Japanese lift ban on Irish beef

A 13-year ban on Irish beef and beef offals has been lifted by the Japanese authorities, in a deal rumoured to be worth €15m.

The ban, which is to be lifted with immediate effect, was put in place following an outbreak of BSE in 2000. But Japanese scientists have since confirmed their happiness with standards in the Irish market, allowing the Irish beef sector to take advantage of one of the world’s biggest beef importers.

John Bryan, president of the Irish Farmers’ Association (IFA) said the re-opening of the Japanese market was very significant and positive for Ireland’s €2bn beef and livestock sector. He said the result had followed years of negotiations and major work by the Department of Agriculture and the Irish meat board Bord Bía.

“This sends a strong signal to other markets that our beef adheres to highest standards in the world,” he said and highlighted how important Japan was in enhancing Ireland’s beef reputation.

Ireland’s Prime Minister and Agriculture Minister are currently on a five-day trade mission to Japan, where they are aiming to boost investment opportunities.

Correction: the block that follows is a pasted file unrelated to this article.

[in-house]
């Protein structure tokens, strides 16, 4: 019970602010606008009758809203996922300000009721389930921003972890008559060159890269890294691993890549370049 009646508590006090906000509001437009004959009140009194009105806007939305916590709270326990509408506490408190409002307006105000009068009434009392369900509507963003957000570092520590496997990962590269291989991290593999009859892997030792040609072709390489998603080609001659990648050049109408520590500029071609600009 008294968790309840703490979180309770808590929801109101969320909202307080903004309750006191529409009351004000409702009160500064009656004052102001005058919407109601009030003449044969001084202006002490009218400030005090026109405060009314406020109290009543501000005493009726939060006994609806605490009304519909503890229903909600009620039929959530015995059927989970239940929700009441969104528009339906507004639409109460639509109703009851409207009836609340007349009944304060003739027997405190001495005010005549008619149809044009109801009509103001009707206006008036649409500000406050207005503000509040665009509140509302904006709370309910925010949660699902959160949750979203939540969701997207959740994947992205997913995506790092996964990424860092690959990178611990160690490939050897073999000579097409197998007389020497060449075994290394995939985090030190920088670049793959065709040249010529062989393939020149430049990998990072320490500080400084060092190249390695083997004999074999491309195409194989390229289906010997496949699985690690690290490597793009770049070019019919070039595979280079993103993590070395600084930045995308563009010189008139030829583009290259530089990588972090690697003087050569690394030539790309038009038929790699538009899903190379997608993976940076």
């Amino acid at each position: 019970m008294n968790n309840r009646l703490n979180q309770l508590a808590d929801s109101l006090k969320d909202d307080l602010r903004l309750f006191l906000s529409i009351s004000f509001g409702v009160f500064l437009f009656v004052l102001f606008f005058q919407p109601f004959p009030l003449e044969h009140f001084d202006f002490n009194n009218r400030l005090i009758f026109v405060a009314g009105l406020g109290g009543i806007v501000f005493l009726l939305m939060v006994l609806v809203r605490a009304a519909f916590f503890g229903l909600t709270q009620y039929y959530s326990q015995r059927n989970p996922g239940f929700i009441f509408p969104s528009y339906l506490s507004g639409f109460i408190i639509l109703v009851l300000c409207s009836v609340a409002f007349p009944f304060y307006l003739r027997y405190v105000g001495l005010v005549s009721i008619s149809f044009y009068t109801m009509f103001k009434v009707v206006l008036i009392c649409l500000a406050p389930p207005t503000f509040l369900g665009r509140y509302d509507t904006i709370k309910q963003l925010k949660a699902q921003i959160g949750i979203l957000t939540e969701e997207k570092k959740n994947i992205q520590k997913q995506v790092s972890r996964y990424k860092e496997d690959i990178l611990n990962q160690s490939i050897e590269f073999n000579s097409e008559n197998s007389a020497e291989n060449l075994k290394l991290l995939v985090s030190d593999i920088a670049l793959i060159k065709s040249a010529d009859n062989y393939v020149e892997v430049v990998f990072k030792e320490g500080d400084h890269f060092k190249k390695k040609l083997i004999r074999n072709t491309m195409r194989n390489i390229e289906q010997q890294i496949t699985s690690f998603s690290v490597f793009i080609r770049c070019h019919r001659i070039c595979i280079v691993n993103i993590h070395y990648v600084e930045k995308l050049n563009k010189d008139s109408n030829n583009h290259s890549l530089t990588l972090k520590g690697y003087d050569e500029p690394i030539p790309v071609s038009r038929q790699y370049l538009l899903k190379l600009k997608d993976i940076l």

Meetings with major Japanese food processors and importers have been set up, where the Ministers will highlight the opportunities Irish food companies can offer.

Simon Coveney, Minister for Agriculture, Food and the Marine, said: “This visit is a tremendous opportunity for Irish food business operators to build contacts with the influential traders and potential purchasers of their products in a key overseas market for their exports. Japan is a sophisticated premium market, which values high-quality, sustainable and safe food, and this is exactly the offer that we will be emphasising this week.

“The fact that the Taoiseach is lending his weight to this effort is testament to the critical importance of the Irish agri food sector to economic recovery, and I am delighted to be able to represent the Irish food sector in their efforts to build opportunities in international markets.”


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